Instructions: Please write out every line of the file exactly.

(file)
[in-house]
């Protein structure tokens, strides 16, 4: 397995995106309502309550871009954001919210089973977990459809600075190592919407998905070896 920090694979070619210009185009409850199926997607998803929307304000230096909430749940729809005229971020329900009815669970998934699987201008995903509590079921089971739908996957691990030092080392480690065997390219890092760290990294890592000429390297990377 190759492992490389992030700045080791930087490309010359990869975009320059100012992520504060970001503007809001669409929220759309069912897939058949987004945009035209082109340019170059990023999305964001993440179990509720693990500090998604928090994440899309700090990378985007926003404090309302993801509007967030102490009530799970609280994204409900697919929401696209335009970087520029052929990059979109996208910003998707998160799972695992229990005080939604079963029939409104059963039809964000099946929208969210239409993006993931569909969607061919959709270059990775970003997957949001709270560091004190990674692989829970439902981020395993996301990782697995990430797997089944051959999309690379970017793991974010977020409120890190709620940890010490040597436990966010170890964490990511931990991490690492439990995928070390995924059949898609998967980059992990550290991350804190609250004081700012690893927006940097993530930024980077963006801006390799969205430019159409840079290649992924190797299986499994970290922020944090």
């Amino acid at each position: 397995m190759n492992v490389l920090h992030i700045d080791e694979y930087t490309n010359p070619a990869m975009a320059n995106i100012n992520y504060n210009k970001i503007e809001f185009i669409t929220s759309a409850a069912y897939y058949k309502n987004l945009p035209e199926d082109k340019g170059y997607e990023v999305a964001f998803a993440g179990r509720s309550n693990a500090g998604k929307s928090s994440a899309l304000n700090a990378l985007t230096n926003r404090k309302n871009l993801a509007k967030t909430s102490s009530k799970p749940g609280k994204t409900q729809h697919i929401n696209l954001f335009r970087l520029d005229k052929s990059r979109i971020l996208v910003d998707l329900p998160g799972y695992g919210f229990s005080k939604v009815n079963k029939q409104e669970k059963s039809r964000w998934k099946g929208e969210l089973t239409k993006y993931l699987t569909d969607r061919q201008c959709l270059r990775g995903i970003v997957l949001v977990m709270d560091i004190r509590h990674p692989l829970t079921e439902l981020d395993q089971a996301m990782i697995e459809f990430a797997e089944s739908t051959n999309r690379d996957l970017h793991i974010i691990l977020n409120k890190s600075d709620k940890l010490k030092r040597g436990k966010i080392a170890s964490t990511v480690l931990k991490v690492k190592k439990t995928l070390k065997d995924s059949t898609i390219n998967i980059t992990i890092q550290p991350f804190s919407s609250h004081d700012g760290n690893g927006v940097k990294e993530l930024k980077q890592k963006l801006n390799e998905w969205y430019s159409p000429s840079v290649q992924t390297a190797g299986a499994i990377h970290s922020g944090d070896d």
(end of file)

[in-house]
């Protein structure tokens, strides 16, 4: 397995995106309502309550871009954001919210089973977990459809600075190592919407998905070896 920090694979070619210009185009409850199926997607998803929307304000230096909430749940729809005229971020329900009815669970998934699987201008995903509590079921089971739908996957691990030092080392480690065997390219890092760290990294890592000429390297990377 190759492992490389992030700045080791930087490309010359990869975009320059100012992520504060970001503007809001669409929220759309069912897939058949987004945009035209082109340019170059990023999305964001993440179990509720693990500090998604928090994440899309700090990378985007926003404090309302993801509007967030102490009530799970609280994204409900697919929401696209335009970087520029052929990059979109996208910003998707998160799972695992229990005080939604079963029939409104059963039809964000099946929208969210239409993006993931569909969607061919959709270059990775970003997957949001709270560091004190990674692989829970439902981020395993996301990782697995990430797997089944051959999309690379970017793991974010977020409120890190709620940890010490040597436990966010170890964490990511931990991490690492439990995928070390995924059949898609998967980059992990550290991350804190609250004081700012690893927006940097993530930024980077963006801006390799969205430019159409840079290649992924190797299986499994970290922020944090």
């Amino acid at each position: 397995m190759n492992v490389l920090h992030i700045d080791e694979y930087t490309n010359p070619a990869m975009a320059n995106i100012n992520y504060n210009k970001i503007e809001f185009i669409t929220s759309a409850a069912y897939y058949k309502n987004l945009p035209e199926d082109k340019g170059y997607e990023v999305a964001f998803a993440g179990r509720s309550n693990a500090g998604k929307s928090s994440a899309l304000n700090a990378l985007t230096n926003r404090k309302n871009l993801a509007k967030t909430s102490s009530k799970p749940g609280k994204t409900q729809h697919i929401n696209l954001f335009r970087l520029d005229k052929s990059r979109i971020l996208v910003d998707l329900p998160g799972y695992g919210f229990s005080k939604v009815n079963k029939q409104e669970k059963s039809r964000w998934k099946g929208e969210l089973t239409k993006y993931l699987t569909d969607r061919q201008c959709l270059r990775g995903i970003v997957l949001v977990m709270d560091i004190r509590h990674p692989l829970t079921e439902l981020d395993q089971a996301m990782i697995e459809f990430a797997e089944s739908t051959n999309r690379d996957l970017h793991i974010i691990l977020n409120k890190s600075d709620k940890l010490k030092r040597g436990k966010i080392a170890s964490t990511v480690l931990k991490v690492k190592k439990t995928l070390k065997d995924s059949t898609i390219n998967i980059t992990i890092q550290p991350f804190s919407s609250h004081d700012g760290n690893g927006v940097k990294e993530l930024k980077q890592k963006l801006n390799e998905w969205y430019s159409p000429s840079v290649q992924t390297a190797g299986a499994i990377h970290s922020g944090d070896d």